During the Iran Hostage crisis, America counted the days that passed. Every night, ABC?s Nightline prominently reminded America of the ticking clock. This was a count the nation kept in unison. Where are those reminders of Osama bin Laden? Are the only Americans counting today, those mourning their loved ones?

    The President of the United States told America, told the world, that he would bring to justice this terrorist who successfully plotted the murder of thousands. Instead, bin Laden remains at large. How many days have to pass? At the close of day 1149, November 2, 2004, will America have a President-Elect who actually remembers that Osama bin Laden ? and not those who question his pre-conceived notions and offer alternative views ? is the nation?s true enemy?

  38. From one who’s vote will be neither Kerry nor Bush, Kerry made me feel considerably better that we could have a significant improvement soon.

    Sure, he was light on specifics on how to get out of the Iraq swamp, but is it realistic to expect him to do that in 30-120 second sound bites? He certainly had his shit together. W was plain scary with his dee-in-the-headlights imitations–it was like he had a teleprompter on the blink.

  39. I watched the debates, and it was painfull to me. I really like the tax cuts, and am extatic over the “assault weapons” ban expiring.

    I was hoping Bush would do well, that he would sound simple straightforward and comfortable, and that Kerry would sound over-intellectual.

    But I thought Kerry handled himself quite well, and it looked like Bush was not ready for a debate. It looked to me that Kerry handily won the debates.

    Then this morning after thinking about what Kerry actually said, it ocurred to me that, though he expressed himself well. What he actually said was nothing. Everything he actually said contradicted other stuff he said.

    I don’t know how much of my own dislike of Kerry bias affects either of the two opinions I had of the debate.

    And I don’t know how much of the uninformed (from what I see) public will see in Kerry’s answers what I saw.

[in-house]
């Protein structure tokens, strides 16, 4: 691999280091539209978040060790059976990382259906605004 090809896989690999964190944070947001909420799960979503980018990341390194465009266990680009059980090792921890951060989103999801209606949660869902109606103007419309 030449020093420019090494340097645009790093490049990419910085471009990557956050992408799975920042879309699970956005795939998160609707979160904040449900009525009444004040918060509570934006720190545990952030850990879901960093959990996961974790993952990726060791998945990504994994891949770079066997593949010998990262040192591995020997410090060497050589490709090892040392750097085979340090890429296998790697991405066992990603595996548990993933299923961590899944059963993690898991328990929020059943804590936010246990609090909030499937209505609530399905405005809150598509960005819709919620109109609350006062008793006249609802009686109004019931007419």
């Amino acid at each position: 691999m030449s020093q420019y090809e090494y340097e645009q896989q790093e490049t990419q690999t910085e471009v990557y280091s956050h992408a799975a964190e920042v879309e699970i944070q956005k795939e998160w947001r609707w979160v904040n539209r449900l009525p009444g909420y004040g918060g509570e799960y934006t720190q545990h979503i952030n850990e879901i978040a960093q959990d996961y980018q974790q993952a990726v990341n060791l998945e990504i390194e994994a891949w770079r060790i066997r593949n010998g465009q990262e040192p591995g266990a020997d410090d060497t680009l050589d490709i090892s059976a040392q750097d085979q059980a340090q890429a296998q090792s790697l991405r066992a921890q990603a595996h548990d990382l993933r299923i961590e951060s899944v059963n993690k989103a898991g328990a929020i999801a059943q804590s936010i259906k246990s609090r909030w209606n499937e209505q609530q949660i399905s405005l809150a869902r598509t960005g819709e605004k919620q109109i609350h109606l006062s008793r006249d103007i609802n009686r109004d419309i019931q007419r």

40. kwais,
    I’d like to go pub crawling with you in hopes of getting some crumbs off your table.
    You just happen to pop up here every time a stray female-sounding screen name comes across.
    You are smooothe.

    Hey, Tim Cavanaugh, has Hit and Run ever had a “ladies’ night”? (Half-price cyber-drinks)

    joe, just how well do you know Kerry? You have probably said, but I missed it.

  41. Just as a constituent.

  42. For the record, and to backup Jesse, I still plan to vote for Bush as even an idiot who will not raise my taxes is bettr than the wise man who will.

    Specifically Kerry whomped Bush on the FBI, nukes, and turning to Iraq without even finishing the job in Afghanistan.

    And yes, Bush’s split-screen performance was not flattering to say the least. Watch the Bush surrogates over the weekend, they’ll tell the tale.

  43. I warmed up to Kerry based on last nights debate. I thought he had plenty more to say than Bush and he nailed down some good points concerning No Korea. I did feel that Kerry could lend more credibility to the war in Iraq, start correcting the mistake, and hold much more ability to bring in France, Germany, among others, than Bush at this point. I agree with Kerry, I think Bush has made many colossal errors. Of course, I have been anti-war in Iraq, that is my rose tint I suppose. Yet, Kerry has never been someone I could support.